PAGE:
Not only are the history and breadth of recorded music more widely available than ever, but the adventurous music-lover can explore an array of formats, including tape, vinyl, and digital file. It can make your head spin like a 45.

Of all the listening formats that have come along, the favorite of many (including yours truly) is the vinyl LP record. The long-playing disc was introduced in the late 40s. It flourished in the 60s and 70s, hitting its peak sales year in 1977. Compact disc sales passed LP sales in 1988, and there was a slump for a couple of decades. But now, with the CD format in decline, the 33-rpm LP is back on the rise! Continue reading

Enjoy an LP, and Thank Mr. Edison!

We’ve come a long way since Thomas Alva Edison recited “Mary Had a Little Lamb” into the mouthpiece of his newly invented phonograph machine in late 1877. On February 19, 1878, his phonograph was patented, and, after many twists and turns (uh, revolutions), the vinyl record, pretty much as we know it today, became the most popular format from the late 1940s until the CD came along in the 1980s. And now vinyl is back! Our stores around the country never got out of the record business, and our LP inventory is better than ever.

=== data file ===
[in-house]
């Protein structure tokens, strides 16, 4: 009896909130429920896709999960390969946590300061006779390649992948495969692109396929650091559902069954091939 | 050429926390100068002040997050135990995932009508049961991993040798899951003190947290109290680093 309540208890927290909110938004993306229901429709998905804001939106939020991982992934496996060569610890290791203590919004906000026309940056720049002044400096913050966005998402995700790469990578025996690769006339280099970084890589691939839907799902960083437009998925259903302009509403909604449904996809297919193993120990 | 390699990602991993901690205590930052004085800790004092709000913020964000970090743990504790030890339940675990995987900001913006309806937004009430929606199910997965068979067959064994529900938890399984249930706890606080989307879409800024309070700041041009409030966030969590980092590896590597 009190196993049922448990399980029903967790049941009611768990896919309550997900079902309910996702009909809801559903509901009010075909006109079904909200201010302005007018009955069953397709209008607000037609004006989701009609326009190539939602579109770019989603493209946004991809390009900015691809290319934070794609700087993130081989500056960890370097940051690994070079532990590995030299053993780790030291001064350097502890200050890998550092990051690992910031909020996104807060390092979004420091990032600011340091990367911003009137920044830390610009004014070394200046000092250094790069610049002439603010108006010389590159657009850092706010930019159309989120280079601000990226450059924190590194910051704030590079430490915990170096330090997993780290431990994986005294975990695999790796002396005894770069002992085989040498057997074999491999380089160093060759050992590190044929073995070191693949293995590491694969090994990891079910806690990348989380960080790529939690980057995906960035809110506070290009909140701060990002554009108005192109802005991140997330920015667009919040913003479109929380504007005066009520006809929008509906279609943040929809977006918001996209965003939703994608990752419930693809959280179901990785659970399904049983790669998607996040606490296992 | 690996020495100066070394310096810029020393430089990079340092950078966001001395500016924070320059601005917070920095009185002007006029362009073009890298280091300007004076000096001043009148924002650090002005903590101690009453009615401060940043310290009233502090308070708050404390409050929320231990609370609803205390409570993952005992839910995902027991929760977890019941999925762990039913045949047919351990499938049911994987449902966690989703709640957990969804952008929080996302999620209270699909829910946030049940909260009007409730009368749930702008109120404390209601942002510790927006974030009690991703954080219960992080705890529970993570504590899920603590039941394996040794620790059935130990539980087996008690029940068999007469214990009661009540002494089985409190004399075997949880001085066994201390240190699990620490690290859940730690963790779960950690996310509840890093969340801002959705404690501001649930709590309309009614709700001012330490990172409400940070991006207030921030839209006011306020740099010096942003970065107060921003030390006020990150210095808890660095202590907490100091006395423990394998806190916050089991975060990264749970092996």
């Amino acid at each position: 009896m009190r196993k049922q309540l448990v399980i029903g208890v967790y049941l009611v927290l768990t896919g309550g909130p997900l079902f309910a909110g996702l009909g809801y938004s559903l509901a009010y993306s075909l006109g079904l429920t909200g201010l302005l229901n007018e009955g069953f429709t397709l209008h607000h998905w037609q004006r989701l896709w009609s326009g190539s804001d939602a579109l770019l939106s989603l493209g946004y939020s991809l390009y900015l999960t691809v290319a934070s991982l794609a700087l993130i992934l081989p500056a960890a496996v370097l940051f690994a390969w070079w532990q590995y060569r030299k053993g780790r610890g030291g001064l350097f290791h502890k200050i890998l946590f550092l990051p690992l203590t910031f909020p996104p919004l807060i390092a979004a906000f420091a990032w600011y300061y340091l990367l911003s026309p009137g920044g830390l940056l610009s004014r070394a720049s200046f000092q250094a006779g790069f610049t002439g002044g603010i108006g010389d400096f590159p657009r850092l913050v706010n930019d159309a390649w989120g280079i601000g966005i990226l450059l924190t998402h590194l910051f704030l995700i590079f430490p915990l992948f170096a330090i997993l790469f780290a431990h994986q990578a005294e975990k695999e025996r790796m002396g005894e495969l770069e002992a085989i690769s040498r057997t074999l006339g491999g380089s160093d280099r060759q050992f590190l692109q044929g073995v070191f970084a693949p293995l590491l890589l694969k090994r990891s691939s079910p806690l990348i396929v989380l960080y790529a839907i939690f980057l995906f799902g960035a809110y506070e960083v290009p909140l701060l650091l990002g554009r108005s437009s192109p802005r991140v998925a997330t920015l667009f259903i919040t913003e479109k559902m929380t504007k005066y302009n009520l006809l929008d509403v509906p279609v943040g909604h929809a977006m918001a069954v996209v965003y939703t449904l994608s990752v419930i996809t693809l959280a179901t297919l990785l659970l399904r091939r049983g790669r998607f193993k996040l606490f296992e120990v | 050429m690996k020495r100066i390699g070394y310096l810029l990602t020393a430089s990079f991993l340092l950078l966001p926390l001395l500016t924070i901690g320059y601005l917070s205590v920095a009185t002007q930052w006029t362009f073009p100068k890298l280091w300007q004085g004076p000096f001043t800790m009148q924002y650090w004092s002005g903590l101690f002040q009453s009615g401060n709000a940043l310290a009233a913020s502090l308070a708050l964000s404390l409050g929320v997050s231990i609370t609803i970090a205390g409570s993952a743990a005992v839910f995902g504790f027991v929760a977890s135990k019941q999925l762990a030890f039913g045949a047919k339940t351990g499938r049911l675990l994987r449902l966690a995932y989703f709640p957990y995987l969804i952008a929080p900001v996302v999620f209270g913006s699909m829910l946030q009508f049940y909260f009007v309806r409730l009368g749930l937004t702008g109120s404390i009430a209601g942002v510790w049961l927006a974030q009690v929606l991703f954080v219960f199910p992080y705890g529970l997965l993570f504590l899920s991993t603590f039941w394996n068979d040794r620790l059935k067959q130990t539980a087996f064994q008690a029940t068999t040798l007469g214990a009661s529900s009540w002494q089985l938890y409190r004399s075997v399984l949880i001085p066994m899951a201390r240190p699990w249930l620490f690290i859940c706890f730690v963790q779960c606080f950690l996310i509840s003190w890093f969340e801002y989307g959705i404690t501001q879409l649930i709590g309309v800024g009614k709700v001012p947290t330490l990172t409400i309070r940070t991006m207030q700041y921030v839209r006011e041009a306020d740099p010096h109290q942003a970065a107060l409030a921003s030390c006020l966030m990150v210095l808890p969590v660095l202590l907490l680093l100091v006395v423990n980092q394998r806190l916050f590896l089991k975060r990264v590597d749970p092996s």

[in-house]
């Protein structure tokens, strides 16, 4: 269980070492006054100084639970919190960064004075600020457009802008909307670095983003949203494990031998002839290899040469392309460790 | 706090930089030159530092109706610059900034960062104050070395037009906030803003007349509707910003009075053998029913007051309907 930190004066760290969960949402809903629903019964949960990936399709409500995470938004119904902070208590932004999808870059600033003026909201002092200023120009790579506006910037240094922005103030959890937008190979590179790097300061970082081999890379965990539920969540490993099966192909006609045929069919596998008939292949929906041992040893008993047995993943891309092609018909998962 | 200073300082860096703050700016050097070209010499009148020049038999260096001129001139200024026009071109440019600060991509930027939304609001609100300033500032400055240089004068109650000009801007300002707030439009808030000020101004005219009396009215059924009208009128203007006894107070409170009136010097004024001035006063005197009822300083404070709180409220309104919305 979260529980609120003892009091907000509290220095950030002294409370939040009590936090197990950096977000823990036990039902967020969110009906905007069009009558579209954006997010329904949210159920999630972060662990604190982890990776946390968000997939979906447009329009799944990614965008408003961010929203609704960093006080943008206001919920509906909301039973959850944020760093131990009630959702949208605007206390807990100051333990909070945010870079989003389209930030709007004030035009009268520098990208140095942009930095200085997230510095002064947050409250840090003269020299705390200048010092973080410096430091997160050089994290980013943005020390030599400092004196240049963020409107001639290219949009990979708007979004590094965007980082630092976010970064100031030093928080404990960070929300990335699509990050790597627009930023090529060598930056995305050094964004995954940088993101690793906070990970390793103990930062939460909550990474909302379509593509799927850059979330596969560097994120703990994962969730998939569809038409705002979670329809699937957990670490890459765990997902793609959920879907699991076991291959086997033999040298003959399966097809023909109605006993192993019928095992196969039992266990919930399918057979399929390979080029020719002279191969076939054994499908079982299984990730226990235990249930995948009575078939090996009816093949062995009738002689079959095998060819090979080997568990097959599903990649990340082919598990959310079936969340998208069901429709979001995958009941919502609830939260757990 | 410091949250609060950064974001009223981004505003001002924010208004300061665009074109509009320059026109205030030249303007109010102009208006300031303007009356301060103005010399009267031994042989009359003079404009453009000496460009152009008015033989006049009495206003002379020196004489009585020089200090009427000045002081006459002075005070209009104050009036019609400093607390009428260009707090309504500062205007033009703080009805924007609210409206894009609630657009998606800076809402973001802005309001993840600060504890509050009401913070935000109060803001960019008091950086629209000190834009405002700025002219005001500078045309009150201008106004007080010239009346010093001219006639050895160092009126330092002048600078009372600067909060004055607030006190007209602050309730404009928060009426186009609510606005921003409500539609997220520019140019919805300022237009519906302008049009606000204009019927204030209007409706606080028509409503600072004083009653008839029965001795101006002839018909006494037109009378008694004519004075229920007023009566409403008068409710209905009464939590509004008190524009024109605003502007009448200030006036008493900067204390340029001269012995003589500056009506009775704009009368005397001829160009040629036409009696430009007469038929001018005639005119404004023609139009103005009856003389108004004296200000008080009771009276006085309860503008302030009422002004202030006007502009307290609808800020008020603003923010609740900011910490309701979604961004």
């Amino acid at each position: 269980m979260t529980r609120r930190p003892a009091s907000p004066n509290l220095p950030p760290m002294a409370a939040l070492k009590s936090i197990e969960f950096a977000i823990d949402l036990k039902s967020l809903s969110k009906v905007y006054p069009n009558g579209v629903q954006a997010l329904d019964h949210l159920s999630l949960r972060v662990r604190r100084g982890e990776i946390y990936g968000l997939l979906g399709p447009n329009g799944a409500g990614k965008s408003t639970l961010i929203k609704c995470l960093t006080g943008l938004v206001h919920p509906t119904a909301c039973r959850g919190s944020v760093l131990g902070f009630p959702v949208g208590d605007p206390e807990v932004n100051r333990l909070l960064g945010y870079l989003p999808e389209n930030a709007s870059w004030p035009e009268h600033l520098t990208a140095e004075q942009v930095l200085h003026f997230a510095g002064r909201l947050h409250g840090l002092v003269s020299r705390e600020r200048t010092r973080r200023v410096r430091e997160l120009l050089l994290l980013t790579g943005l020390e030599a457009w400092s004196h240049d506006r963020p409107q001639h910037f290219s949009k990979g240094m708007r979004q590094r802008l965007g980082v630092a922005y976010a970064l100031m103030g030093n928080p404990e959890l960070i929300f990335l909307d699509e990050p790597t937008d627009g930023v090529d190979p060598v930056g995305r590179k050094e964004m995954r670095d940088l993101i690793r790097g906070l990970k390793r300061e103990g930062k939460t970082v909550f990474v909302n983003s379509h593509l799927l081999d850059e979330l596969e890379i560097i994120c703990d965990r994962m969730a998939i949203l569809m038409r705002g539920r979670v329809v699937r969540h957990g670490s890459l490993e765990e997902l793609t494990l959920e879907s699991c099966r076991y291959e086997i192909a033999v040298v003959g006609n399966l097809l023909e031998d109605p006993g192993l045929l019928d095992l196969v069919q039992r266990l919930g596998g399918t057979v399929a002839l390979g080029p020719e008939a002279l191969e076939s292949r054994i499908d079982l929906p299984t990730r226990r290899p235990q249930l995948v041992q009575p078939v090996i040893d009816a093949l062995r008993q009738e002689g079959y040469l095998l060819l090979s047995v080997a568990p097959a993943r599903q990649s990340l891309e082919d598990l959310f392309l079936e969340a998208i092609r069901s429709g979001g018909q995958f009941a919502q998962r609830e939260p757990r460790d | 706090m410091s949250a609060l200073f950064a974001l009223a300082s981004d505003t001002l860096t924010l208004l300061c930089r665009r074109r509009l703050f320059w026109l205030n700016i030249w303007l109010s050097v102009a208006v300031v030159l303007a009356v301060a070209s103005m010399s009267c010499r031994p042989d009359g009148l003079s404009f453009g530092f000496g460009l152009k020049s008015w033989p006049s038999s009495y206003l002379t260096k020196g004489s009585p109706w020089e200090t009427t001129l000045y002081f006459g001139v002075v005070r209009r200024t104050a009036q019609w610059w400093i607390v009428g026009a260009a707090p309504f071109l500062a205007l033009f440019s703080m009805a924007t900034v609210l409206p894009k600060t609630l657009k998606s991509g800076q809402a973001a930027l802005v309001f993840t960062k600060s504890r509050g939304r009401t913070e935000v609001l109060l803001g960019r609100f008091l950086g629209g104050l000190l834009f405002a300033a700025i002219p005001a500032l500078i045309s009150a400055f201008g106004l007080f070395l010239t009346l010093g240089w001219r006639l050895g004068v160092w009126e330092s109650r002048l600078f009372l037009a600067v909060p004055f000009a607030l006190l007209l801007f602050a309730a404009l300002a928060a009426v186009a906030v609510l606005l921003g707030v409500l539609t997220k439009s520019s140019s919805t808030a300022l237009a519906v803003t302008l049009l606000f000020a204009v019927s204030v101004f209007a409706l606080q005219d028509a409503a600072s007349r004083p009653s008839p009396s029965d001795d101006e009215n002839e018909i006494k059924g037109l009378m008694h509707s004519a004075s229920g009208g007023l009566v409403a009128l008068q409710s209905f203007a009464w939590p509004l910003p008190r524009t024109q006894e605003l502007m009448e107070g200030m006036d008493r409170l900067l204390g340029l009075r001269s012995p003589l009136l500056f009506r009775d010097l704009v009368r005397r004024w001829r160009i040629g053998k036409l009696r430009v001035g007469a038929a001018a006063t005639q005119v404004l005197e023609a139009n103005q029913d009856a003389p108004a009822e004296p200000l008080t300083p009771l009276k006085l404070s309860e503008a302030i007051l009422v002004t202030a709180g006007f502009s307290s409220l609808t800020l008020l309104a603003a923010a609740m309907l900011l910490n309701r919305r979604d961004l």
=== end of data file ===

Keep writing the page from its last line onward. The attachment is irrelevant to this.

If you’re a record-lover LP collector or just an enthusiastic neophyte, we’d love to hear from you! Share with us on social using #halfpricebooks and post a photo of your favorite LP with a brief note about why you just have to have this particular album on vinyl.

I’ll start it off. I’m a longtime LP-lover—if not a hardcore collector. It’s hard to pick one favorite among the LPs I own, but a contender would be Belafonte at Carnegie Hall (1959).

This is my treasured replacement copy of the first album I ever owned. My brother and I wore it out.

We’d also like to mark the phonograph patent anniversary by featuring a couple of special LPs our stores have just added to their stock.

This box set with 14 LPs is the Japanese release located at the Firewheel store in Garland, TX. It’s in beautiful condition with its certificate of authenticity. You won’t find a better set to commemorate The Beatles’ work. Only one set available. To purchase, contact the Buy Guy. $1,000 plus tax.


Our Fort Wayne, Indiana, store is offering a high-end recording of Abbey Road. It’s the 1979 pressing on Mobile Fidelity Sound Lab/Capitol, a remastered edition of the 1969 album, taken from the original master recording. It was Mobile Fidelity’s first Beatles release. Their copy is in Near Mint condition and is priced $55.


And if you want a treasure by a different Fab Four, our Flagship store has a copy of The Ramones’ Rocket to Russiasigned by the original band members—for $300.